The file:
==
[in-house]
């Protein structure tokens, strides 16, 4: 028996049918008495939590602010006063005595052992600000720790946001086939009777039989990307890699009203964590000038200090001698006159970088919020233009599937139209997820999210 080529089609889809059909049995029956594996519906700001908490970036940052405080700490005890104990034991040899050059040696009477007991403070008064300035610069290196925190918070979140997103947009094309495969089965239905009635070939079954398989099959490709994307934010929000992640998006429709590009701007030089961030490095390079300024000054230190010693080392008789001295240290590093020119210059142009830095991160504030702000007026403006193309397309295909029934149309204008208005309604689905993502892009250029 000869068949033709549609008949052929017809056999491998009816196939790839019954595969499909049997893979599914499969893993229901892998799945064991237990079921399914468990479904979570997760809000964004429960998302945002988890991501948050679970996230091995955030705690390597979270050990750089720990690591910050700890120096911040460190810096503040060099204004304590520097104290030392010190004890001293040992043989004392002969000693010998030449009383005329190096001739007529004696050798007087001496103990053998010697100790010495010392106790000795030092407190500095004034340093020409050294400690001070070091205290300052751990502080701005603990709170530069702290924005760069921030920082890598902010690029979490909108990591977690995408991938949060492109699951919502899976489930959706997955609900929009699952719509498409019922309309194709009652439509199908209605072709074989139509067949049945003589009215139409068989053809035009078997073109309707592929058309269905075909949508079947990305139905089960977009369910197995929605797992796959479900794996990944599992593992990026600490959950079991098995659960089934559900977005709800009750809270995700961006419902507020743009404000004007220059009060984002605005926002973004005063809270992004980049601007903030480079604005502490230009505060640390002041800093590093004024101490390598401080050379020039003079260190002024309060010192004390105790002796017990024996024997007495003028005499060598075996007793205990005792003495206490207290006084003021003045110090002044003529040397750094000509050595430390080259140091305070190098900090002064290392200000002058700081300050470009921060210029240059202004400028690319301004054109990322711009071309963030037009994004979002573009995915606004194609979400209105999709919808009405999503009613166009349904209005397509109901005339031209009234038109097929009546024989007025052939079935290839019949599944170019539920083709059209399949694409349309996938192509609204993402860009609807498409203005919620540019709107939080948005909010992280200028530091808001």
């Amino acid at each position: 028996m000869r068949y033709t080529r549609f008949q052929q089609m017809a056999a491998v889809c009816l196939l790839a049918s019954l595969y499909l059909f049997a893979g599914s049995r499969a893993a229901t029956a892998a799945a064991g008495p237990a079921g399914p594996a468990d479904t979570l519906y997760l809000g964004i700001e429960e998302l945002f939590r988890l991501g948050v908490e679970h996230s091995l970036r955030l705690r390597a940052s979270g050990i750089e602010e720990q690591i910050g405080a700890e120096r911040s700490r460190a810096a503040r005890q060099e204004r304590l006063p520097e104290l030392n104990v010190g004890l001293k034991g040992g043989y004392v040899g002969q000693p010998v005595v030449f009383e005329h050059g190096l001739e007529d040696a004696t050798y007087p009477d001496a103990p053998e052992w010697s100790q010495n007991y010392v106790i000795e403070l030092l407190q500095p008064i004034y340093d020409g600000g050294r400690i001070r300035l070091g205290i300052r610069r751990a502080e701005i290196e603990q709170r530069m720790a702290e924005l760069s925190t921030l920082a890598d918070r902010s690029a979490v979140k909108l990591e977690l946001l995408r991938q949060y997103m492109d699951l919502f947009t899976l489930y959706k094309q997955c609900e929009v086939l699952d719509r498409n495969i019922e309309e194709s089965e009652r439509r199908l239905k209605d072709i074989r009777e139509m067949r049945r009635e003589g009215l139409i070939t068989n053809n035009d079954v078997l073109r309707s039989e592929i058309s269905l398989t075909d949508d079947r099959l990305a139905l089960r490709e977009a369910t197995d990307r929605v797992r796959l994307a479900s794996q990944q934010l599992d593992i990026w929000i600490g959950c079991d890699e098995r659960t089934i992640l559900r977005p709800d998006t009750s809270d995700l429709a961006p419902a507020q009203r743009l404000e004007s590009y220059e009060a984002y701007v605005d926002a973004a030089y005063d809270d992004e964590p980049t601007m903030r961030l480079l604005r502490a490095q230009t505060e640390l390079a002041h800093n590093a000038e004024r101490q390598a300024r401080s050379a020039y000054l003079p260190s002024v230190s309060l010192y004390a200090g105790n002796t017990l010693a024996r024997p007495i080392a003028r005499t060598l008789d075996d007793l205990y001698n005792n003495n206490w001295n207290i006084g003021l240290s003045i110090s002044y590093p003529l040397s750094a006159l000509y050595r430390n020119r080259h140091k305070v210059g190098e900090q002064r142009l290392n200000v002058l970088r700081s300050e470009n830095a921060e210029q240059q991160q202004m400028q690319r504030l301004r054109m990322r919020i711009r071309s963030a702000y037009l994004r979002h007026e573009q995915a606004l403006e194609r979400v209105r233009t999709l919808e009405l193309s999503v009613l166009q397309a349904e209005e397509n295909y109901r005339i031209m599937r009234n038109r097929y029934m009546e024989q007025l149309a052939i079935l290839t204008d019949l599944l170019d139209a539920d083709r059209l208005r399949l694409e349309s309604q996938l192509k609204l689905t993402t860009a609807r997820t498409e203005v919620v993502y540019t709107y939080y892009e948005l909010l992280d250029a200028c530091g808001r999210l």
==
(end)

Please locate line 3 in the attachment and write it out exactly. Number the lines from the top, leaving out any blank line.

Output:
């Amino acid at each position: 028996m000869r068949y033709t080529r549609f008949q052929q089609m017809a056999a491998v889809c009816l196939l790839a049918s019954l595969y499909l059909f049997a893979g599914s049995r499969a893993a229901t029956a892998a799945a064991g008495p237990a079921g399914p594996a468990d479904t979570l519906y997760l809000g964004i700001e429960e998302l945002f939590r988890l991501g948050v908490e679970h996230s091995l970036r955030l705690r390597a940052s979270g050990i750089e602010e720990q690591i910050g405080a700890e120096r911040s700490r460190a810096a503040r005890q060099e204004r304590l006063p520097e104290l030392n104990v010190g004890l001293k034991g040992g043989y004392v040899g002969q000693p010998v005595v030449f009383e005329h050059g190096l001739e007529d040696a004696t050798y007087p009477d001496a103990p053998e052992w010697s100790q010495n007991y010392v106790i000795e403070l030092l407190q500095p008064i004034y340093d020409g600000g050294r400690i001070r300035l070091g205290i300052r610069r751990a502080e701005i290196e603990q709170r530069m720790a702290e924005l760069s925190t921030l920082a890598d918070r902010s690029a979490v979140k909108l990591e977690l946001l995408r991938q949060y997103m492109d699951l919502f947009t899976l489930y959706k094309q997955c609900e929009v086939l699952d719509r498409n495969i019922e309309e194709s089965e009652r439509r199908l239905k209605d072709i074989r009777e139509m067949r049945r009635e003589g009215l139409i070939t068989n053809n035009d079954v078997l073109r309707s039989e592929i058309s269905l398989t075909d949508d079947r099959l990305a139905l089960r490709e977009a369910t197995d990307r929605v797992r796959l994307a479900s794996q990944q934010l599992d593992i990026w929000i600490g959950c079991d890699e098995r659960t089934i992640l559900r977005p709800d998006t009750s809270d995700l429709a961006p419902a507020q009203r743009l404000e004007s590009y220059e009060a984002y701007v605005d926002a973004a030089y005063d809270d992004e964590p980049t601007m903030r961030l480079l604005r502490a490095q230009t505060e640390l390079a002041h800093n590093a000038e004024r101490q390598a300024r401080s050379a020039y000054l003079p260190s002024v230190s309060l010192y004390a200090g105790n002796t017990l010693a024996r024997p007495i080392a003028r005499t060598l008789d075996d007793l205990y001698n005792n003495n206490w001295n207290i006084g003021l240290s003045i110090s002044y590093p003529l040397s750094a006159l000509y050595r430390n020119r080259h140091k305070v210059g190098e900090q002064r142009l290392n200000v002058l970088r700081s300050e470009n830095a921060e210029q240059q991160q202004m400028q690319r504030l301004r054109m990322r919020i711009r071309s963030a702000y037009l994004r979002h007026e573009q995915a606004l403006e194609r979400v209105r233009t999709l919808e009405l193309s999503v009613l166009q397309a349904e209005e397509n295909y109901r005339i031209m599937r009234n038109r097929y029934m009546e024989q007025l149309a052939i079935l290839t204008d019949l599944l170019d139209a539920d083709r059209l208005r399949l694409e349309s309604q996938l192509k609204l689905t993402t860009a609807r997820t498409e203005v919620v993502y540019t709107y939080y892009e948005l909010l992280d250029a200028c530091g808001r999210l």